With the current national obsession with tiny houses and downsizing, I wanted to see how Louisville is responding. Personally, I haven’t sold a single tiny house, not that there’s a big market for them here. But what’s more, I haven’t even seen one driving around Louisville. Have you?
Is Louisville just behind the trend or is the so-called phenomenon overblown and likely a fad? What exactly are average Louisville home sizes?
One thing I could learn is how have home sizes have changed over the years. Sorting through megabytes of data is much easier with today’s technology so I dove right in.
I decided to go back and see what the average Louisville home sizes have been doing in the past decade. I’m only comparing above grade, square footage only. While I was at it, I also decided to track Louisville new construction home sizes while I was at it.
Before viewing the results, I wondered if Louisville homes were shrinking or holding steady. What I found was more than a bit surprising.
Average Louisville Home Sizes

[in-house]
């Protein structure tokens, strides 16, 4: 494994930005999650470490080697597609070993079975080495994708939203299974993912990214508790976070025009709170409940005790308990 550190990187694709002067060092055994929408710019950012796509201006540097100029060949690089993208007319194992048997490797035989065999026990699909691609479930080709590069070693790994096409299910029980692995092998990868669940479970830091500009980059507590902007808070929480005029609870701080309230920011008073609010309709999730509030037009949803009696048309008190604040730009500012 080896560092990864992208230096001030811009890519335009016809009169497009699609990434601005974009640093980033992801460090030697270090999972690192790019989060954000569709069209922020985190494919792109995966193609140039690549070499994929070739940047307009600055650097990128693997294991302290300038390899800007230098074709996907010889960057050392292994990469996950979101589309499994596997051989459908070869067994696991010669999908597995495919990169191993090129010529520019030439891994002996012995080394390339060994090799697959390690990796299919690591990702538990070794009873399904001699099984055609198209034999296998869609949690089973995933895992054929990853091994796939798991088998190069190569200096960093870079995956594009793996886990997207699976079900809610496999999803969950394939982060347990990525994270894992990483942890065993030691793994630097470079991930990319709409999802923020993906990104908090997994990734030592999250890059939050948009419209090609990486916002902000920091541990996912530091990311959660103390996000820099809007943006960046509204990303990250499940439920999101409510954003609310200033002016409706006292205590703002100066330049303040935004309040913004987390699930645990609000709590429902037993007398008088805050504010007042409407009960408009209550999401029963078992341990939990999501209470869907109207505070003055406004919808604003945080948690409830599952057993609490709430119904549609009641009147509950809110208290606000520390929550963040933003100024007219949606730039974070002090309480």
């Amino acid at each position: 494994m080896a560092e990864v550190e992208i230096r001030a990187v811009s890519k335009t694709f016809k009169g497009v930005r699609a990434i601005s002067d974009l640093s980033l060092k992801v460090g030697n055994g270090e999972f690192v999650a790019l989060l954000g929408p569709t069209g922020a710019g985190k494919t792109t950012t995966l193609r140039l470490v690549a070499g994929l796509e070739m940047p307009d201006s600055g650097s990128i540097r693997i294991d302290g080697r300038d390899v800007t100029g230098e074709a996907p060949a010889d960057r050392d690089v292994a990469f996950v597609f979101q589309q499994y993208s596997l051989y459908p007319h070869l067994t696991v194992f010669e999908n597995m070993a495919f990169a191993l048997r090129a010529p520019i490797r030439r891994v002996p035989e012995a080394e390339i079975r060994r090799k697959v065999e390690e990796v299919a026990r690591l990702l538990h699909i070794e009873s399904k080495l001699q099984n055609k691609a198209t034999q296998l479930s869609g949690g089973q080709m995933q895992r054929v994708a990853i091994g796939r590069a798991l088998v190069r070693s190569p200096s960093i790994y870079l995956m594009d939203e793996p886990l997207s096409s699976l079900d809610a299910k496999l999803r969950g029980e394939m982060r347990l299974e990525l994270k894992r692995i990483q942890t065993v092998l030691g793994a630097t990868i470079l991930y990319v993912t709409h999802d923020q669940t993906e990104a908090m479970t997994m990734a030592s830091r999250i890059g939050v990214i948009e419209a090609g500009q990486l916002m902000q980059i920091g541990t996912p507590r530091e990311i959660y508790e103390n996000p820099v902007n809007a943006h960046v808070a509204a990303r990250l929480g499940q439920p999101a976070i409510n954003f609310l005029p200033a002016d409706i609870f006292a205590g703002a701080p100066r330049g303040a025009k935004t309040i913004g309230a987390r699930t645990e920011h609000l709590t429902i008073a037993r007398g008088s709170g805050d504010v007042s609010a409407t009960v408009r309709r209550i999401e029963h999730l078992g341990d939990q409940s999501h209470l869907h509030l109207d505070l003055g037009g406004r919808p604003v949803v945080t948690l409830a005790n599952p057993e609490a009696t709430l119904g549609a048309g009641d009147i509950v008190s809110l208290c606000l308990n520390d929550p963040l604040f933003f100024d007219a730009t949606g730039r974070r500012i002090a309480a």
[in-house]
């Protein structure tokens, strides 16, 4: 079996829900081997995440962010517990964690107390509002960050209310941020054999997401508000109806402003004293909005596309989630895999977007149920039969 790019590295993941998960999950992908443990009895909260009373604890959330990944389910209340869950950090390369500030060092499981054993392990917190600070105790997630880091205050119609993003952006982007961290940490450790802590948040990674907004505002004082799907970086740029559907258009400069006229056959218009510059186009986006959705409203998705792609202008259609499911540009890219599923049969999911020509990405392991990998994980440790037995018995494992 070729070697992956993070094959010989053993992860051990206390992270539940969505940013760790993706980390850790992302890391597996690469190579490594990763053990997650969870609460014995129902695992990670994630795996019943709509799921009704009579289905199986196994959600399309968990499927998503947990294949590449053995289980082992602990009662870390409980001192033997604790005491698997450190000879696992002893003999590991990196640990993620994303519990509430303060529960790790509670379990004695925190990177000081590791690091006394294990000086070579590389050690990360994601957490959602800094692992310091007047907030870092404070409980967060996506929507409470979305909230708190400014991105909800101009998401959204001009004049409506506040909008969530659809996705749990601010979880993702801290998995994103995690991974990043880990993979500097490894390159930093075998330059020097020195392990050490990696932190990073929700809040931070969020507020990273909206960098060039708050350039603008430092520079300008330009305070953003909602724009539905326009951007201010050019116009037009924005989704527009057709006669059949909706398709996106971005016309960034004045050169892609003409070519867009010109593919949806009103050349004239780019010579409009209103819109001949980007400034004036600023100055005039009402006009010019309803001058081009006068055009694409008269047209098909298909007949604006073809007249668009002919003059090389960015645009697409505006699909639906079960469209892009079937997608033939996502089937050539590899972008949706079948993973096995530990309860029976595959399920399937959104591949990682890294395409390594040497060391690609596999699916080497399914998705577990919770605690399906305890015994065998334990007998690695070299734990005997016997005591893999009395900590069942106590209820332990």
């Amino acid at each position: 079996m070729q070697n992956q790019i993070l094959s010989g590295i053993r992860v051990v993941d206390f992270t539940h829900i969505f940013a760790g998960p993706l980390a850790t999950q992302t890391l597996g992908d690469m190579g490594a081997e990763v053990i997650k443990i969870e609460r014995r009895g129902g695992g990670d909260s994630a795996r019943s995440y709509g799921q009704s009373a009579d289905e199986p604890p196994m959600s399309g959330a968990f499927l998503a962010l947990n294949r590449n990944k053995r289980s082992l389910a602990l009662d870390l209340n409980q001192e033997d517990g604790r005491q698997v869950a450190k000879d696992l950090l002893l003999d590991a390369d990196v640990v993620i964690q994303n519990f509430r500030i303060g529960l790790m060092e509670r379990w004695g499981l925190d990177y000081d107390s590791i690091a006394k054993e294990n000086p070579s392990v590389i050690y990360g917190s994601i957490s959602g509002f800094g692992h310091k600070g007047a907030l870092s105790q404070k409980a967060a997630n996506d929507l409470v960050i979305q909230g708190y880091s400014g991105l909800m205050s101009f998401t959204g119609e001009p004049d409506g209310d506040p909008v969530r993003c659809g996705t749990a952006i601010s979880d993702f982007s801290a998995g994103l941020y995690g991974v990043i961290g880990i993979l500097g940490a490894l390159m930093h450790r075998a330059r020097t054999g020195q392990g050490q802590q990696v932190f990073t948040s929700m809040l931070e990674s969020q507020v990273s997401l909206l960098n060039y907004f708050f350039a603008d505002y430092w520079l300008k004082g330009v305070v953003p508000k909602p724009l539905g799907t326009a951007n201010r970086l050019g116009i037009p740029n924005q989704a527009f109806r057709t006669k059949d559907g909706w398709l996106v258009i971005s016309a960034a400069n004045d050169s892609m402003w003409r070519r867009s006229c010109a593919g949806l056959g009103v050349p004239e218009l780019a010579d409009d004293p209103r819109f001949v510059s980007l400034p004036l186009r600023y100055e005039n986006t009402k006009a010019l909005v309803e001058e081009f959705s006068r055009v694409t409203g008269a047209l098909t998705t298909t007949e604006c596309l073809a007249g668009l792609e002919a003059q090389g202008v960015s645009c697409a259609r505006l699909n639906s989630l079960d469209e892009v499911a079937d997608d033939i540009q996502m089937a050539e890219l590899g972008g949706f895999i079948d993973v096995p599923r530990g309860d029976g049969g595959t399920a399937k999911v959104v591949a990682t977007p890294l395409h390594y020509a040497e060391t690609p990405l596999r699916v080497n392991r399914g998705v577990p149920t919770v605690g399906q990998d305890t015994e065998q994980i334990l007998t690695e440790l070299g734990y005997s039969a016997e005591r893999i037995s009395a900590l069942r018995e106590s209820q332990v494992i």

Due to limitations for full data download from our MLS, I needed a month with less than 1,000 sales. Settling on November, I went back in time and grabbed records back to 2005. This would allow me to see how the housing recession affected the data, if at all.
This is only considering homes that exchanged hands during the month. Here are the results!
The average size of home in Louisville has stayed close to 1,600 square feet for almost all of the years surveyed. The trend line is almost completely flat.
This is considering all homes, whether we’re talking the cute, little shotgun homes in Germantown, the 1960 split-levels in Jeffersontown, or Louisville’s mansions scattered throughout Anchorage and Prospect.
When looking at the red lines on the chart we see that newer homes have been increasing in size over time. We see more fluctuation.
As we headed into the housing recession, new construction homes were growing smaller in size. As the recession hit in 2008, remarkably those new homes that were being built were actually larger. Fewer homes but bigger just the same.
Now look at the last data point on the new construction line.
The average size of homes sold during November 2015 was 2,348 square feet. One year later, that number dropped to just 1,936. Could this be Louisville catching tiny house fever? Or is it simply a market correction?
We know that as more and more Baby Boomers retire, they are downsizing their housing accommodations. This will greatly affect these numbers.
It’s interesting to see how things will play out here in Louisville as new construction is still working to reach pre-recession volumes.